Timely and very welcome rain fell statewide during the week, with soaking rains in many counties that improved both crop and pasture conditions. Topsoil moisture supplies likewise improved, rated 20 percent very short, 38 percent short, 40 percent adequate, and 2 percent surplus, which is 22 percentage points above last week in the adequate and surplus categories. Soil moisture was distinctly improved in southern areas, although all but the southeast district are far from replenished. Consequently, timely rain will still be needed to continue pasture improvement and maintain row crops during reproductive stages. There were 4.8 days suitable for fieldwork.
Corn silking is at 85 percent, 1 day ahead of a year earlier and 5 days ahead of the 5-year average of 77 percent. Twenty-two percent of the crop is in dough stage, about even with both last year and the normal pace. The bulk of the crop was able to escape extreme heat during pollination, but needs rain to fill out ears. Condition of the crop is 2 percent very poor, 7 percent poor, 25 percent fair, 55 percent good, and 11 percent excellent, an improvement of 5 percentage points in good to excellent. Forty-five percent of the soybeans are blooming, 1 day behind last year but 5 days ahead of average. Pod setting is at 9 percent, 2 days behind last year but 2 days ahead of normal. Condition of the bean crop is rated 2 percent very poor, 10 percent poor, 35 percent fair, 47 percent good, and 6 percent excellent, a slight improvement over last week. Sorghum heading is at 24 percent, nearly the same as both last year and average, while 1 percent is turning color. Condition of the crop is rated 1 percent very poor, 4 percent poor, 27 percent fair, 60 percent good, and 8 percent excellent. Seven percent of the rice crop is headed, 5 days behind last year and 4 days behind average. Rice condition continues to progress well at 2 percent poor, 14 percent fair, 58 percent good, and 26 percent excellent. Cotton squaring is at 89 percent, behind last year by a few days, although setting bolls, at 45 percent complete, is ahead of last year by a few days. Cotton condition is rated 6 percent poor, 32 percent fair, 57 percent good, and 5 percent excellent, a significant improvement over a week ago. The second cutting of alfalfa is 91 percent complete, even with last year and 1 week ahead of average. The third cutting is 15 percent harvested, a few days behind last year but a few days ahead of average. Other hay is 94 percent cut, about the same as last year and slightly ahead of normal.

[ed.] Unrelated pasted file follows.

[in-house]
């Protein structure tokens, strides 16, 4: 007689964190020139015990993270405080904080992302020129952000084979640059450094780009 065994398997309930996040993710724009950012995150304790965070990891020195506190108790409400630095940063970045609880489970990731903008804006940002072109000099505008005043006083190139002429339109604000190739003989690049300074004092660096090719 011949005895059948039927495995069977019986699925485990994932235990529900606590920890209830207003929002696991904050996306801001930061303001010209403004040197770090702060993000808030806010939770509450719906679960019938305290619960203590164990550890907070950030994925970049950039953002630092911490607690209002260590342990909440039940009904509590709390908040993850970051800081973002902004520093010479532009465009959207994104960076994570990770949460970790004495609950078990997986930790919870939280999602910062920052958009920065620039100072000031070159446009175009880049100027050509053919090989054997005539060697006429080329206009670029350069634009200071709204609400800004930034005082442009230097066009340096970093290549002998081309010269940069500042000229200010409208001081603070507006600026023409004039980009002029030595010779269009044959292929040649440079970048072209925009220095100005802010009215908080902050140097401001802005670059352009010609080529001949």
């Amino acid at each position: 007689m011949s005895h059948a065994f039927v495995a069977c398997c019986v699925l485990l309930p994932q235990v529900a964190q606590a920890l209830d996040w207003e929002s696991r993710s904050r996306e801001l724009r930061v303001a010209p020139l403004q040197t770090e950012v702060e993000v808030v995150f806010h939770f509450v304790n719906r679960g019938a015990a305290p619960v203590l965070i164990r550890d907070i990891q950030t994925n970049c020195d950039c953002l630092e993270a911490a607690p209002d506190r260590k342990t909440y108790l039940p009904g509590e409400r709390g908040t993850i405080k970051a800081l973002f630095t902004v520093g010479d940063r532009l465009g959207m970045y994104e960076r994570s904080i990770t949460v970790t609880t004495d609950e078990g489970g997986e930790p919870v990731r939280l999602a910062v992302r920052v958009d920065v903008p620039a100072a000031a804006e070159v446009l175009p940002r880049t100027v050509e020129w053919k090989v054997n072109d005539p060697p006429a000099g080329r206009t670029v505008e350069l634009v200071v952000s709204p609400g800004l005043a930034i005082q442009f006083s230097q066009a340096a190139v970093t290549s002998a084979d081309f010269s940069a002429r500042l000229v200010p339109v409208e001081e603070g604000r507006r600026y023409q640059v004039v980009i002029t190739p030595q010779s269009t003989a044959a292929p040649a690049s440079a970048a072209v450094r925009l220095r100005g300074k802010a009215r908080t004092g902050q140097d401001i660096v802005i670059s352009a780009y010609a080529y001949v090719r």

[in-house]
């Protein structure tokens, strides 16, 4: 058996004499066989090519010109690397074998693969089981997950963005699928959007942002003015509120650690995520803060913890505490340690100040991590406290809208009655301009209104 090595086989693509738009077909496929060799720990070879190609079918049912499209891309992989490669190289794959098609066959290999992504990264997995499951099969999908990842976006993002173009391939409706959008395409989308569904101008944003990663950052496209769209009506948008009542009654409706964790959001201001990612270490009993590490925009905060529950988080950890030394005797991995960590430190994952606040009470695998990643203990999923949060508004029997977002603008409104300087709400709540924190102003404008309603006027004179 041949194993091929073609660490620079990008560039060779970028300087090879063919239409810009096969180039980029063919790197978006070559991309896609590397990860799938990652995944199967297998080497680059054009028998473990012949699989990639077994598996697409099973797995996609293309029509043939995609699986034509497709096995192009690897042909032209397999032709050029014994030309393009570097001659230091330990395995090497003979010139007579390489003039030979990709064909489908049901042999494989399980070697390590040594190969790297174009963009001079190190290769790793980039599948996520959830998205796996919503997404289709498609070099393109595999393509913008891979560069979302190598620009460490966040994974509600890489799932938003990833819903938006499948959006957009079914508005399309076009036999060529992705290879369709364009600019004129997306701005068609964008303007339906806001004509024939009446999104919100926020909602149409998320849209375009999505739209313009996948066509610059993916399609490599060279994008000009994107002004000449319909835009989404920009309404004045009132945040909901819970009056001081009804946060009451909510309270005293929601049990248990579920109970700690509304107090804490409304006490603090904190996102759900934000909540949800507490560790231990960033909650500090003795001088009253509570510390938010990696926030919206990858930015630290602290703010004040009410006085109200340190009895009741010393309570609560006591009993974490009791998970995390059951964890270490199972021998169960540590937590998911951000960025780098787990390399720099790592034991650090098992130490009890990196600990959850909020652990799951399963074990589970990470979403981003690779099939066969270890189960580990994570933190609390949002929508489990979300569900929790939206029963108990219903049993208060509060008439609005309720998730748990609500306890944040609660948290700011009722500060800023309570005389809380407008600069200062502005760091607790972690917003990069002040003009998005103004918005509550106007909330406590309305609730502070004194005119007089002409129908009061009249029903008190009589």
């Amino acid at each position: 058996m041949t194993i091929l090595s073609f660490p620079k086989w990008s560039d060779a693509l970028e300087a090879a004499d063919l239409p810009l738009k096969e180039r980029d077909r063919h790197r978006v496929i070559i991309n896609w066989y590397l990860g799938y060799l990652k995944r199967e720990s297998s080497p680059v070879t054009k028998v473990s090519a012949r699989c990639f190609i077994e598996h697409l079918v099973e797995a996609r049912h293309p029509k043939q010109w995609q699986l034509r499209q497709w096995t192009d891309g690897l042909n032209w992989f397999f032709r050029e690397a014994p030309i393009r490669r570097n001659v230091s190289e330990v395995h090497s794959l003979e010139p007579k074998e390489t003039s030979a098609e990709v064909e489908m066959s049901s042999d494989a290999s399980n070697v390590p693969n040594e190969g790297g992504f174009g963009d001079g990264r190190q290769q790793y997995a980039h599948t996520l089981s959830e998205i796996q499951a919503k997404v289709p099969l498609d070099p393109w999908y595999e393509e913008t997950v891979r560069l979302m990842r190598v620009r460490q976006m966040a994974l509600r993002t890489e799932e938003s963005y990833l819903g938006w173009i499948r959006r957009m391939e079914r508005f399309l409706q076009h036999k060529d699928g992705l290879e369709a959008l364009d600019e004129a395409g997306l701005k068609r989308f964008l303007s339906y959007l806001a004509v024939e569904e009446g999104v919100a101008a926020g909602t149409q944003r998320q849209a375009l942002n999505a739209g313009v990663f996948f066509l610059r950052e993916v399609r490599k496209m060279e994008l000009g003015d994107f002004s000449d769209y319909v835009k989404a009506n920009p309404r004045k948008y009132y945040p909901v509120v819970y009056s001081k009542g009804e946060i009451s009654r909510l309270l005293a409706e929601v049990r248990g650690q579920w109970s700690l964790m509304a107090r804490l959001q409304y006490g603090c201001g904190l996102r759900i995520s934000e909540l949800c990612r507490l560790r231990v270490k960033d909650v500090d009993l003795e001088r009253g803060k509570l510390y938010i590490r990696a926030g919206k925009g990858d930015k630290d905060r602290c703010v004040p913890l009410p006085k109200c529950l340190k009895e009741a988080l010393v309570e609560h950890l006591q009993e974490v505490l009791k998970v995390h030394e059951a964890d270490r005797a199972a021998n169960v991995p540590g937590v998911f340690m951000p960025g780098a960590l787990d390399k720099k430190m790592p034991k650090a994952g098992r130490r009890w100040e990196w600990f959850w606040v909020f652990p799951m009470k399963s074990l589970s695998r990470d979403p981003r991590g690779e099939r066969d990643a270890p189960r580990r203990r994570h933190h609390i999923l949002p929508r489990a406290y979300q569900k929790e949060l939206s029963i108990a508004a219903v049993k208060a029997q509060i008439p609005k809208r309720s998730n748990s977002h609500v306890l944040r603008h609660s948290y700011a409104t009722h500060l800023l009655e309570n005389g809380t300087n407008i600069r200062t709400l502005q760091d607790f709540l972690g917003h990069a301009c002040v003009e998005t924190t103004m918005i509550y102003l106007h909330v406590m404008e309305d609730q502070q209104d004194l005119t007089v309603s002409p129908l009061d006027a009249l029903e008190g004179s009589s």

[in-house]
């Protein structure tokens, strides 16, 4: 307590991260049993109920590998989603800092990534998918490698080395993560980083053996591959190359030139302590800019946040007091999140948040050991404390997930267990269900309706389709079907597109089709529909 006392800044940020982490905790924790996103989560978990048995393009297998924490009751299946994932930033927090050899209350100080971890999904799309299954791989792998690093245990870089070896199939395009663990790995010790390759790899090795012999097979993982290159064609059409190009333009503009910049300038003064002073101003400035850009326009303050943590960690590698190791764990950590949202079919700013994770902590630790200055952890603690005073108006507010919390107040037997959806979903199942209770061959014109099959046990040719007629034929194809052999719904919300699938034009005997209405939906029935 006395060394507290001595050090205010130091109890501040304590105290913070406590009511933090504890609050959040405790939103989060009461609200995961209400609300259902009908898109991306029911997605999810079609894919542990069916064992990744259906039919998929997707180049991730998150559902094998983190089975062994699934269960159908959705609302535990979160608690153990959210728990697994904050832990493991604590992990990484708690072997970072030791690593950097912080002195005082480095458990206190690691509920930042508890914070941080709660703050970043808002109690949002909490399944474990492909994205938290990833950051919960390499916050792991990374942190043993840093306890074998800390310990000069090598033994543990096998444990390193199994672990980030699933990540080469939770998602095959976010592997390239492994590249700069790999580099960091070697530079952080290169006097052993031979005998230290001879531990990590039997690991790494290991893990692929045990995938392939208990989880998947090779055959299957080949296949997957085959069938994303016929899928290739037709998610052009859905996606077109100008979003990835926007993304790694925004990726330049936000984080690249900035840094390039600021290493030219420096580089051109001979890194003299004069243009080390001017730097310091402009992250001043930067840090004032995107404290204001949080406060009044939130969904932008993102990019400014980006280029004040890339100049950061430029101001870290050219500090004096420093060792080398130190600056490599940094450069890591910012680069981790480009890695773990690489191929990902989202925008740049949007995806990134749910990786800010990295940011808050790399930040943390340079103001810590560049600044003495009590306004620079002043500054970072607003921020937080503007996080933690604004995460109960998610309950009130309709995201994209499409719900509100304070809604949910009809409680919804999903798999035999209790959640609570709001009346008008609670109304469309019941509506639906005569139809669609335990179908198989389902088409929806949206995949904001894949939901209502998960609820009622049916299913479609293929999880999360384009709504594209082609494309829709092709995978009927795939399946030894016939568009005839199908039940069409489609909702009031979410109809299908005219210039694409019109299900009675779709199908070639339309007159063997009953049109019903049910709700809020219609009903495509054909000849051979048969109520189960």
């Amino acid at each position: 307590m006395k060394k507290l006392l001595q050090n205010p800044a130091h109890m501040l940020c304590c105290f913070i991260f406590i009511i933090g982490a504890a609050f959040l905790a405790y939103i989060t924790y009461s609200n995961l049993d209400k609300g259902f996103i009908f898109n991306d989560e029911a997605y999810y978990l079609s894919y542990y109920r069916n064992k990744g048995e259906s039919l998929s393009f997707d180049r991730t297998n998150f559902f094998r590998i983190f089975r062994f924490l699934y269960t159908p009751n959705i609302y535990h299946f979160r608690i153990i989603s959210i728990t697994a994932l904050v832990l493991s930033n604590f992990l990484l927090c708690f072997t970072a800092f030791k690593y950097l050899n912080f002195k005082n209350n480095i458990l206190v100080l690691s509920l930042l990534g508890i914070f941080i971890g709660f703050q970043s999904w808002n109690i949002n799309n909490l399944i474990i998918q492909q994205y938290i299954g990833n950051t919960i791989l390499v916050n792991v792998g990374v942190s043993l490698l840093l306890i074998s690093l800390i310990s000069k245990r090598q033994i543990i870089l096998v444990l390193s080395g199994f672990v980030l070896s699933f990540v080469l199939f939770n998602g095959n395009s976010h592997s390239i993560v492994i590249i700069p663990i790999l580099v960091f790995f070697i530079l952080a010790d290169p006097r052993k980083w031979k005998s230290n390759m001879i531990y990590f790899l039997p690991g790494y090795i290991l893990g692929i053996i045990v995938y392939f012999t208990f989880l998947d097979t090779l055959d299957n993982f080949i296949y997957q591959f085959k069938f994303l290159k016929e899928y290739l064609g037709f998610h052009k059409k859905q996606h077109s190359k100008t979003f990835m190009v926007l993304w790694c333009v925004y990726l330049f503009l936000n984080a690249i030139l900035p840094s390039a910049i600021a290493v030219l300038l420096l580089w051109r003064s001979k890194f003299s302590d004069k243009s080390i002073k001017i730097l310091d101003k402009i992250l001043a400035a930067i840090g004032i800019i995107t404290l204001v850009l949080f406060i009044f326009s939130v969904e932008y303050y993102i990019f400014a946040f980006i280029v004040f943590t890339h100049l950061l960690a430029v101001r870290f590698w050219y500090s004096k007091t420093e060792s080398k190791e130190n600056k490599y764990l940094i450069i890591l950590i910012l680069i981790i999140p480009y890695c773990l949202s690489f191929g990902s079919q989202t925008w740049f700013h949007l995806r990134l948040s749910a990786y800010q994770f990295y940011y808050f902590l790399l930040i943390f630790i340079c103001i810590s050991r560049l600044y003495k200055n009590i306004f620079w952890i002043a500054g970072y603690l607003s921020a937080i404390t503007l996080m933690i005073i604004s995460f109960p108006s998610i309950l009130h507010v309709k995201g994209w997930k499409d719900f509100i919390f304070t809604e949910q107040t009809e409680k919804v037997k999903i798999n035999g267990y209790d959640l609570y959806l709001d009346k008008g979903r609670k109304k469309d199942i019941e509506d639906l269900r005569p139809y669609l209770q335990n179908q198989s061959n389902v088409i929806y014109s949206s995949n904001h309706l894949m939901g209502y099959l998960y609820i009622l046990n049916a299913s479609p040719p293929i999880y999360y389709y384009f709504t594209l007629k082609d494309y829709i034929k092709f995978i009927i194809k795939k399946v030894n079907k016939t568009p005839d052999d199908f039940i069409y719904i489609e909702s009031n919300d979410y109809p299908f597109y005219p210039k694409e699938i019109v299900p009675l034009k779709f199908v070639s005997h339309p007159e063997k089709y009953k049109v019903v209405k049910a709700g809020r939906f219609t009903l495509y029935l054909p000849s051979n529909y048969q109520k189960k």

Pasture condition is rated 22 percent very poor, 30 percent poor, 32 percent fair, 15 percent good, and 1 percent excellent. Heavy rains in southern counties provided runoff to partially refill ponds, while improved pasture growth should reduce the need for supplemental hay feeding. Central and northern areas, however, are still in dire need of rain for livestock water supplies.
Temperatures were near normal for most counties, although some southern areas were 2 to 3 degrees below average. Nearly every county received close to an inch or better of rainfall, with a statewide average of 2.04 inches. Prolonged downpours in the south-central district dumped over 6 inches in some counties and caused localized flash flooding. Notable amounts include 7.77 inches in Carter, 7.40 in Ripley, 6.33 in Shannon, and 5.58 in Texas.
|District Summaries As Of July 16, 2006|
|Days Suitable For Fieldwork|
|Topsoil Moisture Supply|
|Corn Silked and Beyond, Percent|
|Corn Dough Stage and Beyond, Percent|
|Soybeans Blooming and Beyond, Percent|
|Soybeans Setting Pods and Beyond, Percent|
|Sorghum Headed and Beyond, Percent|
|Alfalfa Hay 3rd Cutting, Percent|
|Other Hay Cut, Percent|